Their sense of time and space will diminish- until nothing is familiar- not even their family.

"Oh, the dog is barking- how is your dog- who is she?"

"Baileys- her name was Baileys- but she died, Mom- Baileys died in October."

"Oh, poor doggy . . . who are you?"

With Alzheimer's you lose them twice. You lose them when they don't remember you anymore and you lose them again when they die. My childhood memories have now been bumped up to Technicolor- and I clutch at them- because for her, they are now fading into shades of grey and without her verification- without her shared memory of the time that I was learning how to write and wrote my brother's name on the wall so that he would be the one who got spanked instead of me- the time I had to be carried on to my Dad's ship because my hand got caught in the car door- they are slipping away from me- for the joy of remembering, of being able to say to me proudly- "You were only three, but you didn't cry- you were so brave!" my childhood champions are going. Those memories are mine alone now- I can no longer share them with her- and I fall asleep repeating them- for now, I am the sole keeper of my childhood- I alone remember.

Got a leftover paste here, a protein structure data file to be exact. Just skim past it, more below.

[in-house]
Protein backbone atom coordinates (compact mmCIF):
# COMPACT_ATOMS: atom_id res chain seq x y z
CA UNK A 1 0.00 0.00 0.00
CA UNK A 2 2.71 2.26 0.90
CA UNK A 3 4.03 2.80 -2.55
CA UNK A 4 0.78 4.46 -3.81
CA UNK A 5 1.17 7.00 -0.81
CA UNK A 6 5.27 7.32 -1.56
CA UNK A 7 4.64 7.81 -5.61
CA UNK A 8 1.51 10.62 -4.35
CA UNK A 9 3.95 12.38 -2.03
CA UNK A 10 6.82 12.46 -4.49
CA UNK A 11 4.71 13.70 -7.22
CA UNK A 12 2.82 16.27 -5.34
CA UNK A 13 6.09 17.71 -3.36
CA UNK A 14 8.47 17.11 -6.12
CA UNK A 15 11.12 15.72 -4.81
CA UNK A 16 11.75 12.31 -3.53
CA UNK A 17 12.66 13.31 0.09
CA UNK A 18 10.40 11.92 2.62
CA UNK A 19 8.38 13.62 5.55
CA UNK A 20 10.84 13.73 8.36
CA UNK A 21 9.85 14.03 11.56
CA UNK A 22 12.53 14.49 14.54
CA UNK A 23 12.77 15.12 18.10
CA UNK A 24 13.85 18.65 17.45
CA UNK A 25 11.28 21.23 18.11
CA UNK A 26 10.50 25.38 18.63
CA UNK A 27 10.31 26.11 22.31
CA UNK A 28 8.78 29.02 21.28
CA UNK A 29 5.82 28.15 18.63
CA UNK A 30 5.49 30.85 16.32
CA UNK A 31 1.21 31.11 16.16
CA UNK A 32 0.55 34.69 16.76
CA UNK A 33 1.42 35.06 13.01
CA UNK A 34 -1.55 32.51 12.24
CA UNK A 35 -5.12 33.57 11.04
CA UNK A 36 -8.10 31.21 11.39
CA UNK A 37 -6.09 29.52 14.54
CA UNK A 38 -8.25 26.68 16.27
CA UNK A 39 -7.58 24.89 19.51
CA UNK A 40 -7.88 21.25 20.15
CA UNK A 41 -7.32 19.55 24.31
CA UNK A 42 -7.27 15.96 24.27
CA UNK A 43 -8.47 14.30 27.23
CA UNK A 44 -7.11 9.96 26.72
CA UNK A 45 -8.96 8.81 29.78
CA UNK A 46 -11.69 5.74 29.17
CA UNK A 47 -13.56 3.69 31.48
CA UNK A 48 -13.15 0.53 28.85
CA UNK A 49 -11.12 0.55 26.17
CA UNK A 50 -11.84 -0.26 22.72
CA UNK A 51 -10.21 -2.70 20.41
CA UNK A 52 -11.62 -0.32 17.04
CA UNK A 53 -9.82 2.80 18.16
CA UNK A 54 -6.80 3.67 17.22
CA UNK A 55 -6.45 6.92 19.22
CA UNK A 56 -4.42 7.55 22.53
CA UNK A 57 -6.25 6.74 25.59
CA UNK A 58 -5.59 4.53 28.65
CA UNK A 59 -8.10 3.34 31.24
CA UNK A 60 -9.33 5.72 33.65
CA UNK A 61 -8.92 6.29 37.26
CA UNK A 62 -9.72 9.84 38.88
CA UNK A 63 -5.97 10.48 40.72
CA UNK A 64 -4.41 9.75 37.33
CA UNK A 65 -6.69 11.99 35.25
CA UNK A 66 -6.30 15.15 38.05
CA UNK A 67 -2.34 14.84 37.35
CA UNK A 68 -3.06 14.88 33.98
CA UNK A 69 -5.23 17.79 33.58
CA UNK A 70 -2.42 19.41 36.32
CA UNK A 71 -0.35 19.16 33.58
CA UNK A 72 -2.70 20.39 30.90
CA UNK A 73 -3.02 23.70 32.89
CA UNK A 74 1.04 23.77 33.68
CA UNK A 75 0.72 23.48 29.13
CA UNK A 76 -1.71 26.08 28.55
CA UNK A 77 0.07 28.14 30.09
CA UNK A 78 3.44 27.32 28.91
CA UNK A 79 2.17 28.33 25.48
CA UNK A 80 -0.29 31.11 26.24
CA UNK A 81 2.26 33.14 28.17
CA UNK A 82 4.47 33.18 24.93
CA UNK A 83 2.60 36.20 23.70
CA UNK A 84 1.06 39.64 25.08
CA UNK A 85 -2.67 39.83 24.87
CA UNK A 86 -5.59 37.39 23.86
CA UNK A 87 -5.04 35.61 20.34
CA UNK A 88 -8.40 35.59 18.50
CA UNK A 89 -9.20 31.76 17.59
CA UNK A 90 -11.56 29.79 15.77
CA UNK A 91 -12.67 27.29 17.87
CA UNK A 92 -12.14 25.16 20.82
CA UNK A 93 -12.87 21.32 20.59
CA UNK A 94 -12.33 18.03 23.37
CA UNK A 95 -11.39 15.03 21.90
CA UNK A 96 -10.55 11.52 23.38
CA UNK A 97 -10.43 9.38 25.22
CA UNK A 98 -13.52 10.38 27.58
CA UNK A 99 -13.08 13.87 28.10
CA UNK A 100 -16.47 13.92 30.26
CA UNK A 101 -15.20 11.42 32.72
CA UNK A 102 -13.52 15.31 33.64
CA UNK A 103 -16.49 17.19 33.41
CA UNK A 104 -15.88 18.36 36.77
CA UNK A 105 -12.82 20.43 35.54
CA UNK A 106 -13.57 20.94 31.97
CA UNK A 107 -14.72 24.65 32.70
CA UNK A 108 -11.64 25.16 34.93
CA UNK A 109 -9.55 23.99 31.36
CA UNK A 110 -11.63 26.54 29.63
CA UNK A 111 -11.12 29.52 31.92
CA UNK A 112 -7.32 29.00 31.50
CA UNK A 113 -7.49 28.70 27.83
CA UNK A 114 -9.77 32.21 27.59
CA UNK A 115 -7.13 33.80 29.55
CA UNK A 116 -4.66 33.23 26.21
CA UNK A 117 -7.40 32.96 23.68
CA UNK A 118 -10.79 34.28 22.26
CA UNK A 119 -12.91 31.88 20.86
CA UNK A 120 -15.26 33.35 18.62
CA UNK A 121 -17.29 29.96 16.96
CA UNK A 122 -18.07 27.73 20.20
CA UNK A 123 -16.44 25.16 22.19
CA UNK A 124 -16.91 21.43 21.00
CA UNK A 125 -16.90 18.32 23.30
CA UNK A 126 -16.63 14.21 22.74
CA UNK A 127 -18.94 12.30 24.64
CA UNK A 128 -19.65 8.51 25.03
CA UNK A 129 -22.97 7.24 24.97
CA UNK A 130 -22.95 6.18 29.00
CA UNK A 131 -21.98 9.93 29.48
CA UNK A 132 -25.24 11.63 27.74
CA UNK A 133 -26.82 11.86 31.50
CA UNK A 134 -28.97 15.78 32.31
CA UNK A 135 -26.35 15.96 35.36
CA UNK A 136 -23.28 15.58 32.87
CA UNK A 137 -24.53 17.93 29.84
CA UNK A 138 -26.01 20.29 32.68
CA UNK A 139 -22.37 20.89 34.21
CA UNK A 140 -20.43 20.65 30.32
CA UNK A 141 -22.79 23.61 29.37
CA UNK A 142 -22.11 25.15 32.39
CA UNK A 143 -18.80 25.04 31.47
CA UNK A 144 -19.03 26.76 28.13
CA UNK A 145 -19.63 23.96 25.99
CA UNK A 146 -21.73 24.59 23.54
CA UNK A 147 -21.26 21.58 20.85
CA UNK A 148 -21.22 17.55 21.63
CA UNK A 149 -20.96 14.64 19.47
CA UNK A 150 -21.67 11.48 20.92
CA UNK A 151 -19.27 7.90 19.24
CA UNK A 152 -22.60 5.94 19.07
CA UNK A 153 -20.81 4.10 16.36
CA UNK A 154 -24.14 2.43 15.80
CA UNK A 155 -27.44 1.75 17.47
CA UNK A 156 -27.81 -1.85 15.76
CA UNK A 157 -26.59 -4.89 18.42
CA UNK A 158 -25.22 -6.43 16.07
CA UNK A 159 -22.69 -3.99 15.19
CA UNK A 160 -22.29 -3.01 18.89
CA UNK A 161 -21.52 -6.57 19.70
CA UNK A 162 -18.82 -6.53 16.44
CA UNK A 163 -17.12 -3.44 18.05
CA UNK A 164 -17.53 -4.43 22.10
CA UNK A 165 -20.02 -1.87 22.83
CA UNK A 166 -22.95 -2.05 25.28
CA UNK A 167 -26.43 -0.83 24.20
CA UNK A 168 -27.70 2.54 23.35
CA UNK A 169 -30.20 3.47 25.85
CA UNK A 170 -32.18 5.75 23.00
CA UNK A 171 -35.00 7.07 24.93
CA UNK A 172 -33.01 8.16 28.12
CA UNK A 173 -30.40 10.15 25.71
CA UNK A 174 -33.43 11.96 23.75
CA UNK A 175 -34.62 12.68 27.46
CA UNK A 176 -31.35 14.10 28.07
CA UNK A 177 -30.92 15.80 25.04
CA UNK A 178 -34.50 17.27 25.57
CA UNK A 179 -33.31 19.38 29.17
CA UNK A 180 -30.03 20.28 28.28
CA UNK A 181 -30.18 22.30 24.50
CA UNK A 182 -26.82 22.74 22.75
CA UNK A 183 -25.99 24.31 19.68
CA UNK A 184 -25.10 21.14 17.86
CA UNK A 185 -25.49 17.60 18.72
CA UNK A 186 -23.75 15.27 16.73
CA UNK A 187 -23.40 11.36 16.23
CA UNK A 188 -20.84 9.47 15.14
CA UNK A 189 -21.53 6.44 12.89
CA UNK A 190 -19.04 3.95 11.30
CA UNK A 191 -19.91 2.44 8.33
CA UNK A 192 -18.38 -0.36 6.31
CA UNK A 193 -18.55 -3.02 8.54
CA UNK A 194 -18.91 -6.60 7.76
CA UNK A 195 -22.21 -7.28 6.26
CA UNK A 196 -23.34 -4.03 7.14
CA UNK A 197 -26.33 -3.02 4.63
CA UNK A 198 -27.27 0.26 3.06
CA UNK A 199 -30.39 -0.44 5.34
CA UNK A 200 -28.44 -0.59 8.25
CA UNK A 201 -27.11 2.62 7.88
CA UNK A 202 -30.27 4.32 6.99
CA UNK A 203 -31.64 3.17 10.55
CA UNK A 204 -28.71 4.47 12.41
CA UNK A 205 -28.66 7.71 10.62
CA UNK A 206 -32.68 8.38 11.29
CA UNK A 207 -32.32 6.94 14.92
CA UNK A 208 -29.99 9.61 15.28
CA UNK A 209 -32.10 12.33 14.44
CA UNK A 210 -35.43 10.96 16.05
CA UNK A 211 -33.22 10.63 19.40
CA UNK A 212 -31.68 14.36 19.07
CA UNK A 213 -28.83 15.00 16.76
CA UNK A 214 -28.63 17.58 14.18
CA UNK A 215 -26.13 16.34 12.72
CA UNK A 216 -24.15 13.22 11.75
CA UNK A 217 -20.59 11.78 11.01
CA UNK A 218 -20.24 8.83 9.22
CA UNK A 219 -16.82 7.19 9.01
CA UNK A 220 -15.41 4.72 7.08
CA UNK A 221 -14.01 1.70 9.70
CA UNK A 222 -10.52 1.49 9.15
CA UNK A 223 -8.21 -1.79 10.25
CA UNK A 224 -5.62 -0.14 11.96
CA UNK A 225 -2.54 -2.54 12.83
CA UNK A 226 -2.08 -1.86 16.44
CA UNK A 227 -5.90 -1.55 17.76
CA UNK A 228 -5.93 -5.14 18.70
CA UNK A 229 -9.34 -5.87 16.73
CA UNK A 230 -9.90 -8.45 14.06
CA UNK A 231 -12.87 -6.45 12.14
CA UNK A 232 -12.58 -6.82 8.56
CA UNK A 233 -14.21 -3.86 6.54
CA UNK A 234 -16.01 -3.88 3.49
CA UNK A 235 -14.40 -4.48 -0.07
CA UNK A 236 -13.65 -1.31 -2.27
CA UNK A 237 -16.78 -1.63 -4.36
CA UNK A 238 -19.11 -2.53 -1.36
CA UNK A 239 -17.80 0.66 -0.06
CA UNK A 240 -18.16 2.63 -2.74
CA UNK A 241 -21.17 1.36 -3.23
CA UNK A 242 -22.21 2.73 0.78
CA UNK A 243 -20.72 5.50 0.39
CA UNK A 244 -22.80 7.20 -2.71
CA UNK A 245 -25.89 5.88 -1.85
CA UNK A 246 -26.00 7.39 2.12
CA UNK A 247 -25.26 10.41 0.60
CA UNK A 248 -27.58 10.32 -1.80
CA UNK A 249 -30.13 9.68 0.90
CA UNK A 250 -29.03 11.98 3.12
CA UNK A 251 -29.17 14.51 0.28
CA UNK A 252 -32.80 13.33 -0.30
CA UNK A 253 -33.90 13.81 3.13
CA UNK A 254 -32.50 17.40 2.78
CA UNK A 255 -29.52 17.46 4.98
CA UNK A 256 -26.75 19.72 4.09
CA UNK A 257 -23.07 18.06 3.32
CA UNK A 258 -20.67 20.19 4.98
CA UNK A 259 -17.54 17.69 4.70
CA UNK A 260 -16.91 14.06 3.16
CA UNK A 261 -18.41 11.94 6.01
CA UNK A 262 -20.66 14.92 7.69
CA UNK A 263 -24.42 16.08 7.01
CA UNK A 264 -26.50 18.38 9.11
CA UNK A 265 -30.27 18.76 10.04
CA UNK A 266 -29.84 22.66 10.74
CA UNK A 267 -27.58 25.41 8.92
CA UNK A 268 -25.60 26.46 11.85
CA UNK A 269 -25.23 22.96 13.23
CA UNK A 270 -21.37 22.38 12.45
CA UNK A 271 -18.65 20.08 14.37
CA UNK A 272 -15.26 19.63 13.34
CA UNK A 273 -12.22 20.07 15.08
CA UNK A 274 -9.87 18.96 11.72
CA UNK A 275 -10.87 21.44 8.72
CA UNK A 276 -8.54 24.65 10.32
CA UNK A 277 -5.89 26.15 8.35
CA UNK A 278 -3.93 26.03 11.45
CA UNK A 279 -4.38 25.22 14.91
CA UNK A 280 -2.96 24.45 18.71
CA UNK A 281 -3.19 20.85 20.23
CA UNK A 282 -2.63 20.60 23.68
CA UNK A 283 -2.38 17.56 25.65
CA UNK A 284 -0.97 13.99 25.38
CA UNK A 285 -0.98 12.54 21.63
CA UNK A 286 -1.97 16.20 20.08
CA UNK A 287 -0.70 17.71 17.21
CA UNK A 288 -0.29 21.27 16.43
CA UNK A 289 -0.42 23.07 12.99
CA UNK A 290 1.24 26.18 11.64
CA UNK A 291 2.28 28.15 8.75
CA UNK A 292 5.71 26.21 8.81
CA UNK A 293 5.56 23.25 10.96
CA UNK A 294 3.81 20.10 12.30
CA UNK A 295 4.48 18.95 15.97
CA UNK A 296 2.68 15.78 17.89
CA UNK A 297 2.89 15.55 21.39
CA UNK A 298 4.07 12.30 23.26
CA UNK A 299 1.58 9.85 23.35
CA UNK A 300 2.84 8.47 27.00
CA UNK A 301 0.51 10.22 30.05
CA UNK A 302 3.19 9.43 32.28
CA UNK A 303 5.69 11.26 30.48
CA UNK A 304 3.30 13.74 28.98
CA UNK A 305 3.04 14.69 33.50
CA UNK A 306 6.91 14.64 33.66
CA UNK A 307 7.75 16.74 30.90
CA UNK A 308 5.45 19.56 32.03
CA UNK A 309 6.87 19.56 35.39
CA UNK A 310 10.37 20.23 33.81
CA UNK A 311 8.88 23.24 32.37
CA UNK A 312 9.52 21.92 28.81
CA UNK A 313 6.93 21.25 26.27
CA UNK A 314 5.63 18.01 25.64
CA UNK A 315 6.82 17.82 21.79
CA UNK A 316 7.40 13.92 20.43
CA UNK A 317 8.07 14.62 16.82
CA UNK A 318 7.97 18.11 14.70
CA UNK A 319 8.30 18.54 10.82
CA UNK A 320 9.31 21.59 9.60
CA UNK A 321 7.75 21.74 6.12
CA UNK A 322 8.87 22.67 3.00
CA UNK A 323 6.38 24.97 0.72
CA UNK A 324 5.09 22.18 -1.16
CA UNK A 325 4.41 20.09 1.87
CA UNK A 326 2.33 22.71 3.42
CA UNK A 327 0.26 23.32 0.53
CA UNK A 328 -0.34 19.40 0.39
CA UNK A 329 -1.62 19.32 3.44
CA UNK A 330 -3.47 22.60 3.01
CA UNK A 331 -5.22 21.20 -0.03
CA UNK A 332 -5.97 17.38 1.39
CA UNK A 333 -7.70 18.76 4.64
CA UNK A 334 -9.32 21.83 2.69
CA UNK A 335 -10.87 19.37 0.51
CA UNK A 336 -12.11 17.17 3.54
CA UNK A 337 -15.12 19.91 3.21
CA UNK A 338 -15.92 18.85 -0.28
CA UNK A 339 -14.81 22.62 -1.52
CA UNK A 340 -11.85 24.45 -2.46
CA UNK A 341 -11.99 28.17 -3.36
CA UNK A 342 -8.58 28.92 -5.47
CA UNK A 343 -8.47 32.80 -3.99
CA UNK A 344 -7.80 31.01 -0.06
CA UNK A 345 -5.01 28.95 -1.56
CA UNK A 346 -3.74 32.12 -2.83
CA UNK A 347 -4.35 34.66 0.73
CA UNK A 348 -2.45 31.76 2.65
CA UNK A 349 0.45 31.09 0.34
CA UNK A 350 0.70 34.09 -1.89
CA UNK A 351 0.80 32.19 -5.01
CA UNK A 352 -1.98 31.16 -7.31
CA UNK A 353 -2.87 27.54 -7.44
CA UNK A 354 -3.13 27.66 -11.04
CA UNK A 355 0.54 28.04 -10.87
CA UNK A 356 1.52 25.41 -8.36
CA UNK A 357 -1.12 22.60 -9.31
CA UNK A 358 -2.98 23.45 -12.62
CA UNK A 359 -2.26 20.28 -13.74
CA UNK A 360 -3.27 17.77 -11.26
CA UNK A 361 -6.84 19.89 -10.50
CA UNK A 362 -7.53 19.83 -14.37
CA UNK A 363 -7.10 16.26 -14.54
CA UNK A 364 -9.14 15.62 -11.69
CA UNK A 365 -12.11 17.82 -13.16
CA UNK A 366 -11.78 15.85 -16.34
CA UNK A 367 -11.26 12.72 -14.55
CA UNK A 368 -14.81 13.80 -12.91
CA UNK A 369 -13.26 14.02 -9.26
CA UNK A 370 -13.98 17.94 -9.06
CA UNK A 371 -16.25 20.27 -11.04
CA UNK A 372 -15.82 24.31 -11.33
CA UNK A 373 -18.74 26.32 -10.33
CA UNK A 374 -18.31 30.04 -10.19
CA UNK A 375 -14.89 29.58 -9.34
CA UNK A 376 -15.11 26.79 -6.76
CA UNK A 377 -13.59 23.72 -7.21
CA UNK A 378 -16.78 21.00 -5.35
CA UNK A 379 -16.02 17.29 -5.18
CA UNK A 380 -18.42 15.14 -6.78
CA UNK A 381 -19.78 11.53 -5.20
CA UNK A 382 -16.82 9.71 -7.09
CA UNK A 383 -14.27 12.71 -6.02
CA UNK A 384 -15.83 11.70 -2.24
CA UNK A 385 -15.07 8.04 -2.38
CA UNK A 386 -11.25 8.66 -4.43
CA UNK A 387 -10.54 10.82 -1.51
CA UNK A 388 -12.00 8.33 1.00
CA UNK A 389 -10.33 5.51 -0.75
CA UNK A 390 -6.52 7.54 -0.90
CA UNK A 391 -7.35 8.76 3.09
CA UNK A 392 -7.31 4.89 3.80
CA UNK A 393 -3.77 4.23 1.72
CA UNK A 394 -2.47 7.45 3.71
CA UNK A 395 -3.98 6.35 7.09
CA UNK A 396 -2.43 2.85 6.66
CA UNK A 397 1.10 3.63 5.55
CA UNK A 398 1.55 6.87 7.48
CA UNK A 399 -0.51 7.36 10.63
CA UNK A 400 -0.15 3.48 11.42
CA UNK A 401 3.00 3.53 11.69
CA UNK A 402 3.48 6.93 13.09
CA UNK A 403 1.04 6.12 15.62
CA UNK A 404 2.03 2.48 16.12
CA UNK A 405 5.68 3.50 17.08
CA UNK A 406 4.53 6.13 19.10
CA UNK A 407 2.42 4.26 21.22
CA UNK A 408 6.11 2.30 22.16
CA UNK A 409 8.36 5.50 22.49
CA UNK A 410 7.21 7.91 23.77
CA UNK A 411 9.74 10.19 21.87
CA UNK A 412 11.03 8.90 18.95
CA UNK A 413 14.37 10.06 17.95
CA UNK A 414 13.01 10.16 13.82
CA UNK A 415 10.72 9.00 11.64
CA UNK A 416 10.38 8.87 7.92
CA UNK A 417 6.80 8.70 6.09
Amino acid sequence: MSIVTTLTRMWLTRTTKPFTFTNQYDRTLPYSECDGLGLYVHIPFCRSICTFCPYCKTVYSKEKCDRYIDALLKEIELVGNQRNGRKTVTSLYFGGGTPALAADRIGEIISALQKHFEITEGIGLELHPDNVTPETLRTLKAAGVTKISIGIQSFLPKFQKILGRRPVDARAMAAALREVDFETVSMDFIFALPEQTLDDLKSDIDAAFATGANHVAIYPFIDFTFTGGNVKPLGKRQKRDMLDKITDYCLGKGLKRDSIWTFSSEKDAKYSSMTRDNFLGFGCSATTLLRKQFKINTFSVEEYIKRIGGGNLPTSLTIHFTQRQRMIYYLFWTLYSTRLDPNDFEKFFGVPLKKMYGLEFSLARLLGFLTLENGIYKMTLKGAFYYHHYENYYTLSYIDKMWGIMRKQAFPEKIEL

"I wanted to ask you- where is your real father?"

"That's him, Mom- that's Dad- that's my father-"

"Oh, no- that's not your father- that's a cousin-where is your real father?"

"Mom- please- I promise you- that man is my father- he's my father-"

"Oh . . . who are you?"

With offices in New York, Chicago and Los Angeles, The Actors Fund provides access to resources on care options and offers in home evaluations wherever possible- to assist in determining a person's overall physical and emotional health. They provide support groups and assistance for caregivers as well- including practical advice on managing finances or referrals to legal resources.

In addition, The Actors Fund runs The Lillian Booth Actors Home in Englewood, NJ, a state-of- the-art assisted living and skilled nursing care facility. The Home has a 32 bed enhanced Alzheimer's and dementia unit, which offers specialized activities, programs and nursing care, as well as a high staff to resident ratio, all designed to meet the unique demands of these residents.

"The Actors Fund's experienced and professional staff assists people step-by-step to explore, compare and locate the most suitable options for people living with Alzheimer's and their loved ones. We are here to help people make an informed decision, during what can be a very stressful time," said Brian Stokes Mitchell, Chairman of the Board of The Actors Fund.